Businesses should adjust to one-day loan default norm, says SBI chairman Rajnish Kumar

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New Delhi | Published: April 19, 2018 6:52:39 PM

SBI Chairman Rajnish Kumar today said businesses should adjust to the new one-day default norm under the revised NPA framework and ensure timely payment of their loan dues.

SBI, Rajnish kumar, loan default, one day laun, NPAKumar said what Vishwanathan meant is that there is a discipline in the bond market, so in the loan market also similar discipline has to be there.

SBI Chairman Rajnish Kumar today said businesses should adjust to the new one-day default norm under the revised NPA framework and ensure timely payment of their loan dues. Reserve Bank Deputy Governor N S Vishwanathan yesterday raised concerns over the large number of borrowers failing on the one-day default norm and asked the lenders to take this as a warning indicator warranting action.

The deputy governor, who is in-charge of the banking regulations department, also said banks should warn their customers that one-day default will lead them to the watch list for resolution. “I think that is perfectly alright. Whatever is the new reality, everybody should adjust to the new ground reality, sooner the better,” the SBI chairman told reporters here.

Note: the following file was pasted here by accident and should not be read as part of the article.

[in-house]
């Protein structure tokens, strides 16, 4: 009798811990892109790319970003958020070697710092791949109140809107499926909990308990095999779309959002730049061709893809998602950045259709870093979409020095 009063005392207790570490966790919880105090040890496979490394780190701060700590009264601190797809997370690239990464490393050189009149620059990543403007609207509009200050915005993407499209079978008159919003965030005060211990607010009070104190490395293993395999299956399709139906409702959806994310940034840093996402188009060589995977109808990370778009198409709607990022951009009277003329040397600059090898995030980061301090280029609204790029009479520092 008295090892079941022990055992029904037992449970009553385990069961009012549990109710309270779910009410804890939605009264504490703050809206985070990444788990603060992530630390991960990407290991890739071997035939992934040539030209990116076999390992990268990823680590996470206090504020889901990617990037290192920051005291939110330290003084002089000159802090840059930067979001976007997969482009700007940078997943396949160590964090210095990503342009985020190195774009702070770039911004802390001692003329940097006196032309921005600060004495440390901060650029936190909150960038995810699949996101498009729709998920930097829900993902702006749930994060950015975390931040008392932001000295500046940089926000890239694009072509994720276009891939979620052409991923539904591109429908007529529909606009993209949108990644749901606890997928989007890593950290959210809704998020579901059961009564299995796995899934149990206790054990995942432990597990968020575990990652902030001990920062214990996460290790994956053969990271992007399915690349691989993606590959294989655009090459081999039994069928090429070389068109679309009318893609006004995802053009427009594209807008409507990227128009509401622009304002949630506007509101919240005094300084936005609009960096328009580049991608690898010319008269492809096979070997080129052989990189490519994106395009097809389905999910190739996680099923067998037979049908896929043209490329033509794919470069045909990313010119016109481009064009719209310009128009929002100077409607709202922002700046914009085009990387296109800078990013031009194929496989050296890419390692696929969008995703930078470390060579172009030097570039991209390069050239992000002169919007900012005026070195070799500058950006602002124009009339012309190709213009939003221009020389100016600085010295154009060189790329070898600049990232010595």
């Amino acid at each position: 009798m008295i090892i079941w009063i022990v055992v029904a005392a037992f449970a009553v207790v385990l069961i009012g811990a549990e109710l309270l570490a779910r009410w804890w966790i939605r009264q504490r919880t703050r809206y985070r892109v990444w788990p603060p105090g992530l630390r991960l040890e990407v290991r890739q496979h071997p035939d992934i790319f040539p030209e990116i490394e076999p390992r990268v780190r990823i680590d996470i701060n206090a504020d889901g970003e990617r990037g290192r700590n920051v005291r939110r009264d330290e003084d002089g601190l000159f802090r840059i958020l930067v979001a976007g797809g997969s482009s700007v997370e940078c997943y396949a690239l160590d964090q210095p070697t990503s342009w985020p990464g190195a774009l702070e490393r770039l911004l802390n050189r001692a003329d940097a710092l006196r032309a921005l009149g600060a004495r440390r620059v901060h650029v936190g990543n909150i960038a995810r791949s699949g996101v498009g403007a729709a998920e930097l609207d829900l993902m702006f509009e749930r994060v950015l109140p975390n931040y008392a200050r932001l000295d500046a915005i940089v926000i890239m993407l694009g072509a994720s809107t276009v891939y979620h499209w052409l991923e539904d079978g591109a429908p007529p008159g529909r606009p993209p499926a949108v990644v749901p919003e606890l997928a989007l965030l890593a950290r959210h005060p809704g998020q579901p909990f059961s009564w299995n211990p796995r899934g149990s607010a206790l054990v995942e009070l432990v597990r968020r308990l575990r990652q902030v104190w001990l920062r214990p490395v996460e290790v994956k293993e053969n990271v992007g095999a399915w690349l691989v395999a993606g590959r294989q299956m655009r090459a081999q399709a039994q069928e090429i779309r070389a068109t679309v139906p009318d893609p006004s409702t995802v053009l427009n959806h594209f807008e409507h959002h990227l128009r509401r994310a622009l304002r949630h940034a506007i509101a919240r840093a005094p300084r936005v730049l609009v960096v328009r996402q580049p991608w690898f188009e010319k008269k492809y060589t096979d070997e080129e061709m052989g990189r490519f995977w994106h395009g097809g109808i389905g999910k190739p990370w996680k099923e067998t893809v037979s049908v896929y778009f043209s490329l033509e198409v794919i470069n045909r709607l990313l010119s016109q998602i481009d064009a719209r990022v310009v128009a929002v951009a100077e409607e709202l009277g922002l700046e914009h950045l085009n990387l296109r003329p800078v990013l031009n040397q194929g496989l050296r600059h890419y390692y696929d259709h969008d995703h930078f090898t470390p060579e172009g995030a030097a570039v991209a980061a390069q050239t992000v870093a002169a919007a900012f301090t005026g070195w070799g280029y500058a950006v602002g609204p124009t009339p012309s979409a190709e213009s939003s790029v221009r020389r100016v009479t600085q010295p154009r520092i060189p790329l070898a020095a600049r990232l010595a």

When asked if he was supporting the RBI on the February 12 circular on revised NPA recognition norms, Kumar said what Vishwanathan meant is that there is a discipline in the bond market, so in the loan market also similar discipline has to be there. “Everybody knows that when the payment is due, so they should manage the cash flow in such a manner that payment is paid on due date,” Kumar said.

In Pune yesterday, Vishwanathan said the revised framework tries to reduce the arbitrage options that borrowers are currently enjoying while raising funds through bank borrowing compared to raising funds from the market.

“If a borrower delays coupon/principal payment on a corporate bond even for a day, the market would penalise the borrower heavily — the rating would be downgraded, the yields on the bonds would shoot up, cost of further financing would increase, suits would be filed by investors etc,” said the RBI deputy governor. Non-performing assets in the banking sector were over Rs 8.31 lakh crore at the end of December 2017.

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